“If famers had a sign in their yard saying they sold grass-fed beef, I knocked on the door,” said Erizer, who co-founded Heartland Whole Life Buying Club in 2007. “I’d stop and pick up eggs that way, apples at orchards, too.” Her friends wanted in on her fresh provisions, so she started buying for them as well.

“I’d be driving around with 20 gallons of milk in an SUV sometimes,” Erizer said. “Eventually it would take up my entire day gathering up everyone’s food, and I knew I couldn’t keep doing that. But I knew there was a need for it.”

She hosted a meeting to discuss creating a co-op and 30 people attended. Two months later, she and co-founder Lori Smith started collecting members’ orders, picking up local beef and dairy products and selling them from a donated refrigerator in Erizer’s garage.

Erizer said collecting and placing individual customers’ orders quickly became time-intensive, so the co-op began operating more like a store, buying cases of fresh product and letting members choose what they wanted. Perishable produce, Erizer said, remains difficult to manage, “but there are just some weeks when my family winds up eating a lot of peppers.”

In addition to about two dozen local suppliers, Heartland works with a local produce wholesaler to source organic fruits and vegetables.

Last year, with more than 400 members on its rolls, Erizer and Smith went hunting for a traditional retail space. They found an ideal location, but suspected they couldn’t get a bank loan approved before someone else bought it. A local businessman who wanted to see Heartland in the building acted for them.

“He asked us, ‘If I go and buy this building, will you promise to rent it?’” Erizer recalled. She told the owner what they could afford to pay, and he agreed on the price. “God has led us the entire way on this. It is the perfect space for us, a real store!”

Whole Life Buying Club


  • Louisville Founded: 2006
  • Members: 600+
  • Cost: $20 annual dues plus $100–$150 on-going account balance

Louisville’s Whole Life Buying Club doesn’t just supply natural foods to its members, it also provides education to those who want to eat better yet don’t know how to prepare food.

“We often attract people who are very new to real food and who’ve never seen a whole chicken,” said John Moody, the club’s cofounder and lead administrator. “It’s intimidating, so we hold cooking classes. … Ideally we want people to learn to use the whole animal.”

Moody’s family was one of six who started the club in order to secure supplies of grass-fed beef, raw milk products and non-GMO food. He proudly called the club “fanatical about sourcing,” and said “members appreciate administrators researching farms and foods they want to buy. It’s a service to them and we’ve invested a lot of effort into knowing where things stand in Kentucky.”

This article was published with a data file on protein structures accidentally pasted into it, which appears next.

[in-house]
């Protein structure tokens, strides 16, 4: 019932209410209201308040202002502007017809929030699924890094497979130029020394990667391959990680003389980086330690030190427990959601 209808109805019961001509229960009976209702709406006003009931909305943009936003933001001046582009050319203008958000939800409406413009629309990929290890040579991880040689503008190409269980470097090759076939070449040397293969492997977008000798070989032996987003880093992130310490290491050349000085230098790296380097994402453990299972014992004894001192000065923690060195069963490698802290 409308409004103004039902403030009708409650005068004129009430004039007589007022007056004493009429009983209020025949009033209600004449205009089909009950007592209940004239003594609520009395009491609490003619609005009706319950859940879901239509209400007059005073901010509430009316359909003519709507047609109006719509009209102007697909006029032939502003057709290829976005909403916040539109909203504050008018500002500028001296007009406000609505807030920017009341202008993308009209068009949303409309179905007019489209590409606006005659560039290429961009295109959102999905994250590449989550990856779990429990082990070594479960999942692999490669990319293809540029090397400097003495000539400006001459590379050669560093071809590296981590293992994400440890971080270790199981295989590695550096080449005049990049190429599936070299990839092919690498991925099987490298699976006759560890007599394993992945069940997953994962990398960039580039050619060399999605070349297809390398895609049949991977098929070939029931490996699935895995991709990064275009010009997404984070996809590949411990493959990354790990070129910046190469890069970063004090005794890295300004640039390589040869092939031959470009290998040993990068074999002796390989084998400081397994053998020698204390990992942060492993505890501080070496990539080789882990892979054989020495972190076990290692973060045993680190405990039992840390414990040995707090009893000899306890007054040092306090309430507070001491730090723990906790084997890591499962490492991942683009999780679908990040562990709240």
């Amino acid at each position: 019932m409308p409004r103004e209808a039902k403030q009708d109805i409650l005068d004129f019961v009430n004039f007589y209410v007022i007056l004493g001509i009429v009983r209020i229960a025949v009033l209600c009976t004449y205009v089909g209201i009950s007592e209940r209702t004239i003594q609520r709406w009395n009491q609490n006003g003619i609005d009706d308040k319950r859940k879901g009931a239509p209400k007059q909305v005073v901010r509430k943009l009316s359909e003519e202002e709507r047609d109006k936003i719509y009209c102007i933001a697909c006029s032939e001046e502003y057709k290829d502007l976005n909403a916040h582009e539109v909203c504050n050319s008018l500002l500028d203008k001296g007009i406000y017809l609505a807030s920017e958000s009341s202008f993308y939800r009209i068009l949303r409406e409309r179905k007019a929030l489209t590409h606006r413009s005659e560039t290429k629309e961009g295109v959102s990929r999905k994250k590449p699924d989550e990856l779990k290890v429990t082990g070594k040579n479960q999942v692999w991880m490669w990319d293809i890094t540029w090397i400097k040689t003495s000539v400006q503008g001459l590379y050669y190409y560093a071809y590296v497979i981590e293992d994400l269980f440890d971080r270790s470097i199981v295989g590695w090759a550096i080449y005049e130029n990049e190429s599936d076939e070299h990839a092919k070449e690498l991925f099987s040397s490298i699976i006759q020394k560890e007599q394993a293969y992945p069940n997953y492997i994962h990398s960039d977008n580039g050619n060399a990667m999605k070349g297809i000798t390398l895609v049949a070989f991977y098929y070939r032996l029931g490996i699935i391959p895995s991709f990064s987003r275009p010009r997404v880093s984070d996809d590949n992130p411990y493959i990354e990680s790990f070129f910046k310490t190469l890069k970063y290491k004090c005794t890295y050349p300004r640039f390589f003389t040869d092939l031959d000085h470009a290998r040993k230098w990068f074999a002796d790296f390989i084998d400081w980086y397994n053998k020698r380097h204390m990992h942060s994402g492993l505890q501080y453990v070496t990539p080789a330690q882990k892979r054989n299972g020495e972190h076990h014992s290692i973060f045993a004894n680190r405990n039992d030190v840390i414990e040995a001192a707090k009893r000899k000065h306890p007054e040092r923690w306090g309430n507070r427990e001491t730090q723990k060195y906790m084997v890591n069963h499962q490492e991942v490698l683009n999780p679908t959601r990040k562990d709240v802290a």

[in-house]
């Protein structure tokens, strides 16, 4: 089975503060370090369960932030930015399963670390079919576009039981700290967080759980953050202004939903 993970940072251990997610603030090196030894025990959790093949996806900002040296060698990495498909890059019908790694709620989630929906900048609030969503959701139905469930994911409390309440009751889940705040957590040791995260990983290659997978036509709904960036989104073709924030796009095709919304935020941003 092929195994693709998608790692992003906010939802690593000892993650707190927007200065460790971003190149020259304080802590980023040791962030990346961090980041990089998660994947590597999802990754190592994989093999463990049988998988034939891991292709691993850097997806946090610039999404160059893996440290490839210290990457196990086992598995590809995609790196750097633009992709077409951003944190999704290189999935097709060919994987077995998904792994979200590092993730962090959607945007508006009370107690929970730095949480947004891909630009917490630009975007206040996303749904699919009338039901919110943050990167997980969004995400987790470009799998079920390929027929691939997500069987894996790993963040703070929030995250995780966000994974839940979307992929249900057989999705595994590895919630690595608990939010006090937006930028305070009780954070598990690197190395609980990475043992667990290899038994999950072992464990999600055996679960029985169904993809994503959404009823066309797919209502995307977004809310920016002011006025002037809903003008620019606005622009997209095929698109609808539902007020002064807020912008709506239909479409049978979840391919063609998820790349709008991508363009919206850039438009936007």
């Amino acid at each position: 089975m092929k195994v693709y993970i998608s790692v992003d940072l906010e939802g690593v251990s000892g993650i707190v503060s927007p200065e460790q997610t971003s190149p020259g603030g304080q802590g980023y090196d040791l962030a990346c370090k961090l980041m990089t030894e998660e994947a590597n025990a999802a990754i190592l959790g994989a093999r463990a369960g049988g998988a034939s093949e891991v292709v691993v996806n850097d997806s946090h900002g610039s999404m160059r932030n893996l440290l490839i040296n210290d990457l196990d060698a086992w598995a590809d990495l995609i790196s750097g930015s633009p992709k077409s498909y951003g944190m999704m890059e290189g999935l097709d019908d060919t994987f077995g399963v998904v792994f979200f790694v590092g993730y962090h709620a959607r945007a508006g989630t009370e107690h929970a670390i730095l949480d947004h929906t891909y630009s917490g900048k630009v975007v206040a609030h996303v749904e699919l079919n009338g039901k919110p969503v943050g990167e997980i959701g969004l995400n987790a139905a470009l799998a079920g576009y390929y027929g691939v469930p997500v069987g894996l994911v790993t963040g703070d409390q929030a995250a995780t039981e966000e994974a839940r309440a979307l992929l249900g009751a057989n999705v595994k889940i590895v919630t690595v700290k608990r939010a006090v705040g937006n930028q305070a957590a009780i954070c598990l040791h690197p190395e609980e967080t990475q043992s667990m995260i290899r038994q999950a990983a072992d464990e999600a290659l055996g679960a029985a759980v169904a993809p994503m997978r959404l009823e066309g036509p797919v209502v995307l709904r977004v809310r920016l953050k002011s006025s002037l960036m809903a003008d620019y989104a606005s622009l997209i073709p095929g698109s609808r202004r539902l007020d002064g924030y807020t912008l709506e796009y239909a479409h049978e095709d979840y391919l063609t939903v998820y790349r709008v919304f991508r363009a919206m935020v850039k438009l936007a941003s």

He said their research also has helped farmers raise their standards for sustainability.

“We’ve helped them improve their growing methods and helped some switch over to non-GMO and non-herbicide feeds,” he said. But there’s more work to do to meet member desires, he added. “We want to see butchering options improved in Kentucky because there’s a wide array of things we still have to get out of state.”

The co-op has grown steadily, Moody said, requiring moves to four different locations. When it soon adds its first walk-in refrigerator, it’ll relieve member volunteers from having to hold product in a mix of upright refrigerators and ice-packed coolers.

Moody said the co-op has a solid volunteer force, including members facing financial need who work for food credit. “They’re paid $12 per hour in food credit, they do excellent work and work very hard,” Moody said, adding that members who have extra income often share it when capital needs arise. “One member volunteers by donating his computer server and keeping that up to date.”

Whole Life’s stiffest challenge, however, came in May 2011, when Louisville’s health department served it cease and desist and quarantine orders for its distribution of 76 gallons of raw milk.

When Whole Life showed that members as individual citizens, not the club, had contracted for that milk, they defied the orders and took their milk. About a week later, the city backed off.

“That was both the biggest hurdle we’ve ever faced, and our biggest victory,” Moody said. “We stood up for our rights as consumers who should have choices to eat what we believe is good for us and our families.”